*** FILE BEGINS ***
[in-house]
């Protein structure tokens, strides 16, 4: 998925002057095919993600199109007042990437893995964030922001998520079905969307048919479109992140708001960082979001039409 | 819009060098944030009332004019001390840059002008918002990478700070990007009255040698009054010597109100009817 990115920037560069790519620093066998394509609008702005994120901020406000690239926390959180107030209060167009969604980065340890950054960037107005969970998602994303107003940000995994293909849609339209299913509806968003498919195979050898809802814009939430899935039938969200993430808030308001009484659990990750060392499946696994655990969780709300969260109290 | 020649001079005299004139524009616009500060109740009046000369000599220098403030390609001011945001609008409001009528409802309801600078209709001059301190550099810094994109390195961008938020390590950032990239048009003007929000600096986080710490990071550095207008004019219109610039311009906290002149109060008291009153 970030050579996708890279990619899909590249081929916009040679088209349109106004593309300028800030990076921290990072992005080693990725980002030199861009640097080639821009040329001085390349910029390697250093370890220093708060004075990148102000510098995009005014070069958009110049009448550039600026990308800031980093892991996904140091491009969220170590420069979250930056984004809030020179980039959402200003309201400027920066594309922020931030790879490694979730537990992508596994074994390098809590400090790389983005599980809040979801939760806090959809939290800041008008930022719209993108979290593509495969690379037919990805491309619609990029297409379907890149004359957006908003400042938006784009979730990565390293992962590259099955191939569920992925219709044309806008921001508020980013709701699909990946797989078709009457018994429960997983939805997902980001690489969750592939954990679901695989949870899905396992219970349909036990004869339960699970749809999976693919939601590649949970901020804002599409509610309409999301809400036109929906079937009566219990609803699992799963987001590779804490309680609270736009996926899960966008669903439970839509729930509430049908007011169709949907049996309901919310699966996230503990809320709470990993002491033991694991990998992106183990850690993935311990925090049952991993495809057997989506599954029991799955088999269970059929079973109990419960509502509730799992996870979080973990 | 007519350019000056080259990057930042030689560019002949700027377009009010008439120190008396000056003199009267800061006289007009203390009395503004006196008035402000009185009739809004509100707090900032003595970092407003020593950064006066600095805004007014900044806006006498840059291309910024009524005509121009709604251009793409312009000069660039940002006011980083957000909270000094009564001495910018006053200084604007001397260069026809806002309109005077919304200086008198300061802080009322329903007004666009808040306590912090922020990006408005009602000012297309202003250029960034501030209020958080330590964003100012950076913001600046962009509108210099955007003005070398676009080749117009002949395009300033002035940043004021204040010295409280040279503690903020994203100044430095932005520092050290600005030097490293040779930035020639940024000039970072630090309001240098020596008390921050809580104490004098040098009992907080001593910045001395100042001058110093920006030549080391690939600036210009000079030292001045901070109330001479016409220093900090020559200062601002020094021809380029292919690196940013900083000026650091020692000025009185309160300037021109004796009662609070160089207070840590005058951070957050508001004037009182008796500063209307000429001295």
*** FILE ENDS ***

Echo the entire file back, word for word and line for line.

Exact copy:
[in-house]
């Protein structure tokens, strides 16, 4: 998925002057095919993600199109007042990437893995964030922001998520079905969307048919479109992140708001960082979001039409 | 819009060098944030009332004019001390840059002008918002990478700070990007009255040698009054010597109100009817 990115920037560069790519620093066998394509609008702005994120901020406000690239926390959180107030209060167009969604980065340890950054960037107005969970998602994303107003940000995994293909849609339209299913509806968003498919195979050898809802814009939430899935039938969200993430808030308001009484659990990750060392499946696994655990969780709300969260109290 | 020649001079005299004139524009616009500060109740009046000369000599220098403030390609001011945001609008409001009528409802309801600078209709001059301190550099810094994109390195961008938020390590950032990239048009003007929000600096986080710490990071550095207008004019219109610039311009906290002149109060008291009153 970030050579996708890279990619899909590249081929916009040679088209349109106004593309300028800030990076921290990072992005080693990725980002030199861009640097080639821009040329001085390349910029390697250093370890220093708060004075990148102000510098995009005014070069958009110049009448550039600026990308800031980093892991996904140091491009969220170590420069979250930056984004809030020179980039959402200003309201400027920066594309922020931030790879490694979730537990992508596994074994390098809590400090790389983005599980809040979801939760806090959809939290800041008008930022719209993108979290593509495969690379037919990805491309619609990029297409379907890149004359957006908003400042938006784009979730990565390293992962590259099955191939569920992925219709044309806008921001508020980013709701699909990946797989078709009457018994429960997983939805997902980001690489969750592939954990679901695989949870899905396992219970349909036990004869339960699970749809999976693919939601590649949970901020804002599409509610309409999301809400036109929906079937009566219990609803699992799963987001590779804490309680609270736009996926899960966008669903439970839509729930509430049908007011169709949907049996309901919310699966996230503990809320709470990993002491033991694991990998992106183990850690993935311990925090049952991993495809057997989506599954029991799955088999269970059929079973109990419960509502509730799992996870979080973990 | 007519350019000056080259990057930042030689560019002949700027377009009010008439120190008396000056003199009267800061006289007009203390009395503004006196008035402000009185009739809004509100707090900032003595970092407003020593950064006066600095805004007014900044806006006498840059291309910024009524005509121009709604251009793409312009000069660039940002006011980083957000909270000094009564001495910018006053200084604007001397260069026809806002309109005077919304200086008198300061802080009322329903007004666009808040306590912090922020990006408005009602000012297309202003250029960034501030209020958080330590964003100012950076913001600046962009509108210099955007003005070398676009080749117009002949395009300033002035940043004021204040010295409280040279503690903020994203100044430095932005520092050290600005030097490293040779930035020639940024000039970072630090309001240098020596008390921050809580104490004098040098009992907080001593910045001395100042001058110093920006030549080391690939600036210009000079030292001045901070109330001479016409220093900090020559200062601002020094021809380029292919690196940013900083000026650091020692000025009185309160300037021109004796009662609070160089207070840590005058951070957050508001004037009182008796500063209307000429001295």